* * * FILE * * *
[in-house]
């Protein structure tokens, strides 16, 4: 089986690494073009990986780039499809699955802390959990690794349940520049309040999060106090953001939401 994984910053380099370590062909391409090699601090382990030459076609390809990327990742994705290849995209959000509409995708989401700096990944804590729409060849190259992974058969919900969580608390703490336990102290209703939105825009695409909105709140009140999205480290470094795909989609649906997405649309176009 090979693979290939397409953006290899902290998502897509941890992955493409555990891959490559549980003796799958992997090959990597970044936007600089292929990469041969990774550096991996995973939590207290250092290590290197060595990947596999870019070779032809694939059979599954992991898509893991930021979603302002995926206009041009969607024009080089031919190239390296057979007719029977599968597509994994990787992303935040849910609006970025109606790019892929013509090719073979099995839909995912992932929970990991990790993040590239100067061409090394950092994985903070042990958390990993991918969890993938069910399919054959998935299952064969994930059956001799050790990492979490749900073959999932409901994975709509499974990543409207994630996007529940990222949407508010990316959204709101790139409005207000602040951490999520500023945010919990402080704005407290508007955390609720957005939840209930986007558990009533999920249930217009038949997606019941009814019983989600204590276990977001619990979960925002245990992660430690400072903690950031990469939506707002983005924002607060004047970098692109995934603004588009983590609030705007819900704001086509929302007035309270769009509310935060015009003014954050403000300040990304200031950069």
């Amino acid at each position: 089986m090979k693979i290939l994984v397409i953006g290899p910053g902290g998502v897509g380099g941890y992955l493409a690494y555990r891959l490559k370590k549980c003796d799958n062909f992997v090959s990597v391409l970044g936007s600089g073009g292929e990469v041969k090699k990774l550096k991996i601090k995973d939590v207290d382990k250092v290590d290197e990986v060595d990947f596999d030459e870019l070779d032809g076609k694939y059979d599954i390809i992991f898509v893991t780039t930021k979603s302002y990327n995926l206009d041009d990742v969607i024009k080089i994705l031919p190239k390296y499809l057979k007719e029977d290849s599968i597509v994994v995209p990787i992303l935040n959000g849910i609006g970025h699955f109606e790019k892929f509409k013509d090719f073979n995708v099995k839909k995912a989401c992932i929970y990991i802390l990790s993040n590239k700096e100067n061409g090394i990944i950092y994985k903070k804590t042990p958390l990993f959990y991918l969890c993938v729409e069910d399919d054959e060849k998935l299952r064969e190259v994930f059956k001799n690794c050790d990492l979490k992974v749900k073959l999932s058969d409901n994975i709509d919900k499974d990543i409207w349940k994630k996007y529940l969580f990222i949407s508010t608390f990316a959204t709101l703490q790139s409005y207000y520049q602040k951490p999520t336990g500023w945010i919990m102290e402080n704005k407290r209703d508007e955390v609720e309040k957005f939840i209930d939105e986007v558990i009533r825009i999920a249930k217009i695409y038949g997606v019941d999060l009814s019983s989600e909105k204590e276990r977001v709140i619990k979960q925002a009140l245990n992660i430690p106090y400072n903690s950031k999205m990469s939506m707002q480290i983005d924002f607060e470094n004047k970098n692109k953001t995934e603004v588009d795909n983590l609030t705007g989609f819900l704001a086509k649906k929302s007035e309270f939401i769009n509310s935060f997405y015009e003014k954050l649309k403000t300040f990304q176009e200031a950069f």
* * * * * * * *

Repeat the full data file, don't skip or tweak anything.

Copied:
[in-house]
């Protein structure tokens, strides 16, 4: 089986690494073009990986780039499809699955802390959990690794349940520049309040999060106090953001939401 994984910053380099370590062909391409090699601090382990030459076609390809990327990742994705290849995209959000509409995708989401700096990944804590729409060849190259992974058969919900969580608390703490336990102290209703939105825009695409909105709140009140999205480290470094795909989609649906997405649309176009 090979693979290939397409953006290899902290998502897509941890992955493409555990891959490559549980003796799958992997090959990597970044936007600089292929990469041969990774550096991996995973939590207290250092290590290197060595990947596999870019070779032809694939059979599954992991898509893991930021979603302002995926206009041009969607024009080089031919190239390296057979007719029977599968597509994994990787992303935040849910609006970025109606790019892929013509090719073979099995839909995912992932929970990991990790993040590239100067061409090394950092994985903070042990958390990993991918969890993938069910399919054959998935299952064969994930059956001799050790990492979490749900073959999932409901994975709509499974990543409207994630996007529940990222949407508010990316959204709101790139409005207000602040951490999520500023945010919990402080704005407290508007955390609720957005939840209930986007558990009533999920249930217009038949997606019941009814019983989600204590276990977001619990979960925002245990992660430690400072903690950031990469939506707002983005924002607060004047970098692109995934603004588009983590609030705007819900704001086509929302007035309270769009509310935060015009003014954050403000300040990304200031950069």
């Amino acid at each position: 089986m090979k693979i290939l994984v397409i953006g290899p910053g902290g998502v897509g380099g941890y992955l493409a690494y555990r891959l490559k370590k549980c003796d799958n062909f992997v090959s990597v391409l970044g936007s600089g073009g292929e990469v041969k090699k990774l550096k991996i601090k995973d939590v207290d382990k250092v290590d290197e990986v060595d990947f596999d030459e870019l070779d032809g076609k694939y059979d599954i390809i992991f898509v893991t780039t930021k979603s302002y990327n995926l206009d041009d990742v969607i024009k080089i994705l031919p190239k390296y499809l057979k007719e029977d290849s599968i597509v994994v995209p990787i992303l935040n959000g849910i609006g970025h699955f109606e790019k892929f509409k013509d090719f073979n995708v099995k839909k995912a989401c992932i929970y990991i802390l990790s993040n590239k700096e100067n061409g090394i990944i950092y994985k903070k804590t042990p958390l990993f959990y991918l969890c993938v729409e069910d399919d054959e060849k998935l299952r064969e190259v994930f059956k001799n690794c050790d990492l979490k992974v749900k073959l999932s058969d409901n994975i709509d919900k499974d990543i409207w349940k994630k996007y529940l969580f990222i949407s508010t608390f990316a959204t709101l703490q790139s409005y207000y520049q602040k951490p999520t336990g500023w945010i919990m102290e402080n704005k407290r209703d508007e955390v609720e309040k957005f939840i209930d939105e986007v558990i009533r825009i999920a249930k217009i695409y038949g997606v019941d999060l009814s019983s989600e909105k204590e276990r977001v709140i619990k979960q925002a009140l245990n992660i430690p106090y400072n903690s950031k999205m990469s939506m707002q480290i983005d924002f607060e470094n004047k970098n692109k953001t995934e603004v588009d795909n983590l609030t705007g989609f819900l704001a086509k649906k929302s007035e309270f939401i769009n509310s935060f997405y015009e003014k954050l649309k403000t300040f990304q176009e200031a950069f």